A rash of class action lawsuits is forcing employers to defend their background check disclosure and authorization forms. The current focus is on disclosure forms that include extraneous information. Here’s what you need to know to lessen your risk of a similar class action lawsuit.

FCRA Disclosure Requirement

If you obtain background check reports from a third party, such as a consumer reporting agency that provides employment-related screening services, you need to comply with the Fair Credit Reporting Act (FCRA). The FCRA, among other things, requires that employers disclose to applicants/employees that a consumer report may be obtained for employment purposes before requesting the report. Specifically, an employer or prospective employer must provide “a clear and conspicuous disclosure” in writing to the individual on whom the report is to be conducted and that disclosure must be “in a document that consists solely of the disclosure.”

It is this stand-alone disclosure requirement that is now the subject of many class action lawsuits. Applicants (and their class-action counsel) scrutinize the background check disclosure forms used by employers and if there is any extraneous information included on the form, they file a lawsuit alleging that the employer violated the FCRA by failing to provide a stand-alone disclosure. The applicants can allege a statutory FCRA violation without suffering any actual damages, seeking recovery of between $100 and $1,000 for each member of the class of applicants who were provided the same form. They also seek punitive damages for willful violations of the FCRA.

Extraneous Information on FCRA Forms

The text of the FCRA does not define what it means to be a “document that consists solely of the [required] disclosure.” It does, however, state that the required written authorization from the applicant/employee may be included with the disclosure. Consequently, employers may combine the FCRA disclosure with the authorization/consent requirement, but any other information on the form may jeopardize compliance.

As these cases proceed through the courts, judges have found certain types of additional information on the FCRA disclosure form to be problematic, including:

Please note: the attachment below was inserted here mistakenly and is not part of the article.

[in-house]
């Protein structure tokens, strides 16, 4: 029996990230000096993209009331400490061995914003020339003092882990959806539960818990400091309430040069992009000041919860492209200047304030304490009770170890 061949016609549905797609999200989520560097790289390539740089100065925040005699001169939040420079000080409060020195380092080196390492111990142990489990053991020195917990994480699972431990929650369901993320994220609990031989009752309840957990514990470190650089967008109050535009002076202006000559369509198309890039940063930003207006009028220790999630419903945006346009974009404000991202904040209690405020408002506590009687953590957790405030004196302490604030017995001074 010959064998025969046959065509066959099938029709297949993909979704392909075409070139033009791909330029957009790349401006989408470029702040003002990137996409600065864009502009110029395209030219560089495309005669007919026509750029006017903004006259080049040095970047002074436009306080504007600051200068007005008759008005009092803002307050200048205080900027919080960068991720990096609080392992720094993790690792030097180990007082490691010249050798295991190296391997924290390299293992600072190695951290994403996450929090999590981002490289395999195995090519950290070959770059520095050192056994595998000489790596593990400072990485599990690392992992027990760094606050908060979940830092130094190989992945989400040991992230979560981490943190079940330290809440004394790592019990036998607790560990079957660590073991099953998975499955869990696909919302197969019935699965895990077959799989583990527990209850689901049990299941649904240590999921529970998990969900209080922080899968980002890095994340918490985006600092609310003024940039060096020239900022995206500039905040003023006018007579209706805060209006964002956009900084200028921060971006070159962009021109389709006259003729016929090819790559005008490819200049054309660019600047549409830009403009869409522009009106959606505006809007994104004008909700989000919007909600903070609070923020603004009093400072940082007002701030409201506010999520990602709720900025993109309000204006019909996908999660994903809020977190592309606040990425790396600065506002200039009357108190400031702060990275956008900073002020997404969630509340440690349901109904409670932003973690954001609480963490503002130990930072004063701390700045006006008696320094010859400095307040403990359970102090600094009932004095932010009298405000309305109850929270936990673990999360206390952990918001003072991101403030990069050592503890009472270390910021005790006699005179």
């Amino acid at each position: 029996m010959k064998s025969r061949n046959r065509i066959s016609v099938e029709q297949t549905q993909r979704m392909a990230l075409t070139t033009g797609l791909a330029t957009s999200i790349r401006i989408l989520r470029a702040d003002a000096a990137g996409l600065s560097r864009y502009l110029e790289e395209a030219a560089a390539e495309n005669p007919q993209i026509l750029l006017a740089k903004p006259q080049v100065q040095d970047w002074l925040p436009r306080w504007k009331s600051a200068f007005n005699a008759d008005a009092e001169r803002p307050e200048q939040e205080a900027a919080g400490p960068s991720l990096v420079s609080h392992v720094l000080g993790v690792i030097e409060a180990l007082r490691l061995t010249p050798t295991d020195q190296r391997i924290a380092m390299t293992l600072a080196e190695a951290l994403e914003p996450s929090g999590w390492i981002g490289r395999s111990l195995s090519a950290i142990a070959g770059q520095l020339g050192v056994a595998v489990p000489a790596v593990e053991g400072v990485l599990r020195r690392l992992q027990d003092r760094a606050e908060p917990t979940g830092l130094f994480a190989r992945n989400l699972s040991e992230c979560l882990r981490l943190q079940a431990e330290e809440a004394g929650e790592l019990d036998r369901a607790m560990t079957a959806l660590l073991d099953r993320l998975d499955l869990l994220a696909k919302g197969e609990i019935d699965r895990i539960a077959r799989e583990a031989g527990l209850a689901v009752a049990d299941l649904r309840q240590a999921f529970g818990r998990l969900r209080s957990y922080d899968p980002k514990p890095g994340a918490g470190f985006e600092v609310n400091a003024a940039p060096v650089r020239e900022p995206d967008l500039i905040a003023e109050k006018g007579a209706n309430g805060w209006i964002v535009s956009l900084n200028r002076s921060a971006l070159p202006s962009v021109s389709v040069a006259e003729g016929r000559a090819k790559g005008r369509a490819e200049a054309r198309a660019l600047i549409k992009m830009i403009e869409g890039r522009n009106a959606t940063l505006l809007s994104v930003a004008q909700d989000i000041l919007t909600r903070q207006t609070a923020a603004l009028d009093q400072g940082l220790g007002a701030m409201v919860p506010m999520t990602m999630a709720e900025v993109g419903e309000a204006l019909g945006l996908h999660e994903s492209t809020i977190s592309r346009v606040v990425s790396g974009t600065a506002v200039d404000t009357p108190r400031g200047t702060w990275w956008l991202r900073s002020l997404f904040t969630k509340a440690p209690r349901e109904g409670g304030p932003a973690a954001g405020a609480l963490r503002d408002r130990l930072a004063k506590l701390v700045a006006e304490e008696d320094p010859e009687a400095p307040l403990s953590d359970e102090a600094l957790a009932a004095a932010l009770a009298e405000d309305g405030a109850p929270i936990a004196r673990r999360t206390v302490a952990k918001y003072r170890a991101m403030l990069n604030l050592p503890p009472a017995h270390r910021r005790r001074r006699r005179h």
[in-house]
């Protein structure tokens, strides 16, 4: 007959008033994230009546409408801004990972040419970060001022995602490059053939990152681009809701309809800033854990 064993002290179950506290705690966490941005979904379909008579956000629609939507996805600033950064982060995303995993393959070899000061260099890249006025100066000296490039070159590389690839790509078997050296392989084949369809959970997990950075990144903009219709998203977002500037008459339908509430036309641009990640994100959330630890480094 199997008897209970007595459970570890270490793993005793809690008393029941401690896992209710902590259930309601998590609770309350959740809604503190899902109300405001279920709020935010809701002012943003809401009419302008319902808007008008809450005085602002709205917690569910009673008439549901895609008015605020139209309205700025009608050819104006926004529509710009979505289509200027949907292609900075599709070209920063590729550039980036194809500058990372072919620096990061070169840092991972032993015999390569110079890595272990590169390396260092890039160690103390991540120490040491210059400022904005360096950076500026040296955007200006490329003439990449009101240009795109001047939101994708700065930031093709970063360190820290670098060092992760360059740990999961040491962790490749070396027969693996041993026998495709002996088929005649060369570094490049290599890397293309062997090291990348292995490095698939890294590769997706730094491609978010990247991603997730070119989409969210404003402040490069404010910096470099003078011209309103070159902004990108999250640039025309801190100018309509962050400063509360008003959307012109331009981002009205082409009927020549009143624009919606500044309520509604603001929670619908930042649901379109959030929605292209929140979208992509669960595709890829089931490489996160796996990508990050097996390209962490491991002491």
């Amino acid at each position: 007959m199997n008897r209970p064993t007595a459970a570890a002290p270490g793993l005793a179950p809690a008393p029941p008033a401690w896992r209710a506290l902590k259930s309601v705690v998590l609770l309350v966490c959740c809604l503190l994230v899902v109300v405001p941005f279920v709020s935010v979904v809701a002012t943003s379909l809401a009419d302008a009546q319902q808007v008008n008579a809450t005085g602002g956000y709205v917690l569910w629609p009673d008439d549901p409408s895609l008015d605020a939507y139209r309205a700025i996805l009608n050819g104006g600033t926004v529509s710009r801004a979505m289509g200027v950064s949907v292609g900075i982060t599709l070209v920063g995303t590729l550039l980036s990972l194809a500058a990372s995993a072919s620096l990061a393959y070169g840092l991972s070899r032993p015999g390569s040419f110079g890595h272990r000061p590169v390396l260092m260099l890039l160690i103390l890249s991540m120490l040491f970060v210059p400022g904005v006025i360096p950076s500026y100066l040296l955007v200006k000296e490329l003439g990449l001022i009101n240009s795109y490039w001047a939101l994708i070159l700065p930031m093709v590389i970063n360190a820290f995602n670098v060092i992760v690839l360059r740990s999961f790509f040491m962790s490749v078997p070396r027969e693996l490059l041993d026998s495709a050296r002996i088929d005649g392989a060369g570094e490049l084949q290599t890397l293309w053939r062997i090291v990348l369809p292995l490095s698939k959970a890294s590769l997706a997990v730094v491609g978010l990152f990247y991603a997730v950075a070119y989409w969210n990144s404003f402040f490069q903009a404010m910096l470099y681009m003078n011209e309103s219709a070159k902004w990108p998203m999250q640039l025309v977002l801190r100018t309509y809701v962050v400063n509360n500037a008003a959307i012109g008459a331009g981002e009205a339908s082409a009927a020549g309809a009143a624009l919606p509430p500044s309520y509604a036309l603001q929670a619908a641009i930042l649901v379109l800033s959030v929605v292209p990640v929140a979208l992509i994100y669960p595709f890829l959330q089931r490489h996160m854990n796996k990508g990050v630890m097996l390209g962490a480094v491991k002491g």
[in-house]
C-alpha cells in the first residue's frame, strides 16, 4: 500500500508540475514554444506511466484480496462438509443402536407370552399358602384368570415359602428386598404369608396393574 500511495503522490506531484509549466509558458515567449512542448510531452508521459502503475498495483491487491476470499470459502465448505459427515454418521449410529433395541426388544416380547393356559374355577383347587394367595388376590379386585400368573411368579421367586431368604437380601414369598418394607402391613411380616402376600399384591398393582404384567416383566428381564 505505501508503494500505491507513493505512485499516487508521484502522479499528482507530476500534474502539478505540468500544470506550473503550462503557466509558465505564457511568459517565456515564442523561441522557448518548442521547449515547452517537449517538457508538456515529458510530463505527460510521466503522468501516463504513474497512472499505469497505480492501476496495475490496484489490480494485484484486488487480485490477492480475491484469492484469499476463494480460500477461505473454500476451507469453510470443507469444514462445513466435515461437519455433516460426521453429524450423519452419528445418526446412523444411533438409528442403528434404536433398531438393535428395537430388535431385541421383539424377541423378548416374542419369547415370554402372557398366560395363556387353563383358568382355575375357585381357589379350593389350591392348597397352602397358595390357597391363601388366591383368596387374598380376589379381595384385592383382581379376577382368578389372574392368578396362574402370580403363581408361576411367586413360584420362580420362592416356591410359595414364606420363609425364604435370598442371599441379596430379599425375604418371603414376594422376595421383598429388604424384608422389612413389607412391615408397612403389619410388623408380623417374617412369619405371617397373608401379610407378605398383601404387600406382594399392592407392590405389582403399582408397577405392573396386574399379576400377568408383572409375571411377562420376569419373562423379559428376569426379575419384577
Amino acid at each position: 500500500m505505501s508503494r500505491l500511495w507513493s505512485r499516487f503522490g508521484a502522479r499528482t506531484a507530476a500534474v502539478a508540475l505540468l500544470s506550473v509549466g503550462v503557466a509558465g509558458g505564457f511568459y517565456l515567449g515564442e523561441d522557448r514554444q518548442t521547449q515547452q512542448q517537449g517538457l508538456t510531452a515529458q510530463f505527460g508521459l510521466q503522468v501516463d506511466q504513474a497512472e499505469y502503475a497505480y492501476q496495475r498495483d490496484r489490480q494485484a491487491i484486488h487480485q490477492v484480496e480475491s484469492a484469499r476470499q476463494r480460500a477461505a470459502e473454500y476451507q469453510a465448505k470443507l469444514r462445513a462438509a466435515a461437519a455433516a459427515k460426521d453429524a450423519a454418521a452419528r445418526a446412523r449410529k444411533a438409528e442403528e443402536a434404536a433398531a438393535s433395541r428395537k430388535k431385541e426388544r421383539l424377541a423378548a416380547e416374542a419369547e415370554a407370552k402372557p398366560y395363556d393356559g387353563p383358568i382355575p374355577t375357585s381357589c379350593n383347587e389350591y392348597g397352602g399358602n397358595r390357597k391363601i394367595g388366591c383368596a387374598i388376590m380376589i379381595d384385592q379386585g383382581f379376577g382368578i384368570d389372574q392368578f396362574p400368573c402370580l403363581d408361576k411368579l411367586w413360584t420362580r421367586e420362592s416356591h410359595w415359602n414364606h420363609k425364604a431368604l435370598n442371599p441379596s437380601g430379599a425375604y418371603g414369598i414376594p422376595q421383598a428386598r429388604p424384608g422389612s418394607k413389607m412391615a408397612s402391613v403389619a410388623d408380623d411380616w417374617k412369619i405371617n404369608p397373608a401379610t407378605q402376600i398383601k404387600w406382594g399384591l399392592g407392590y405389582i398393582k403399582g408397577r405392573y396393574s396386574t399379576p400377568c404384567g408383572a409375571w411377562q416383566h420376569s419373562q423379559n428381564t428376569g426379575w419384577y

• Imbedding the FCRA disclosure within a job application
  • Release of liability, e.g., “I hereby release [employer] and any of its authorized agents from liability”
  • Acknowledgement of no discrimination, e.g., “I fully understand that all employment decisions are based on legitimate non-discriminatory reasons”
  • Ramifications of falsified information, e.g., “I understand that submission of false information on this or any employment forms may result in non-selection or termination if hired”
  • State-specific notices, e.g., notices specific to California or New York applicants, etc.
  • Statements about how background information will be gathered and from which sources
  • Procedures for how to dispute information on the reports, including time frames for challenging the accuracy of any report
  • Name, address and contact information of the consumer reporting agency

In most cases, the courts have refused to dismiss these lawsuits at an early stage, allowing the class representatives to proceed with their allegations of FCRA violations based on these types of extraneous information in disclosure forms. It is unclear whether a judge or jury will ultimately conclude that an FCRA violation exists in these cases, but the affected employers face significant risk of liability as well as the time, expense and public notoriety related to defending these actions in court.

Don’t Rely On Your Screener 

If you think you are out of danger because you rely on FCRA forms provided by your background screening company, think again. Consider the recent class action filed against Big Lots in Philadelphia. The national chain of retail stores used a “Consent to Request Consumer Report & Investigative Consumer Report Information” form provided by its background check provider, Sterling Infosystems, that did not contain the required disclosure language. Instead, the form included allegedly extraneous information, including an implied liability waiver, a full page of state-specific notices, and information about how background information will be gathered and how disputed information may be challenged.

The class action seeks to hold Big Lots liable for its alleged violation of its FCRA disclosure obligations, and it will be up to Big Lots to try to hold Sterling Infosystems liable for providing non-compliant forms. However, because many background screening providers limit their liability in their service contracts, sometimes to only two or three months’ worth of screening costs, you may be left without much recourse.

Review Your FCRA Forms

Take the time to review your background check disclosure and authorization forms now. Make sure your FCRA disclosure and authorization is not imbedded or buried in your employment application. If your disclosure forms include extraneous statements, such as liability waivers, state-specific disclosures, or other background check procedures, your forms may not meet the FCRA requirement to be a stand-alone disclosure. Consider removing the extra wording from the FCRA disclosure forms and move them to a different, non-FCRA-related document. These sorts of class actions can be easy pickings, so taking action now will go a long way toward avoiding being hauled into court.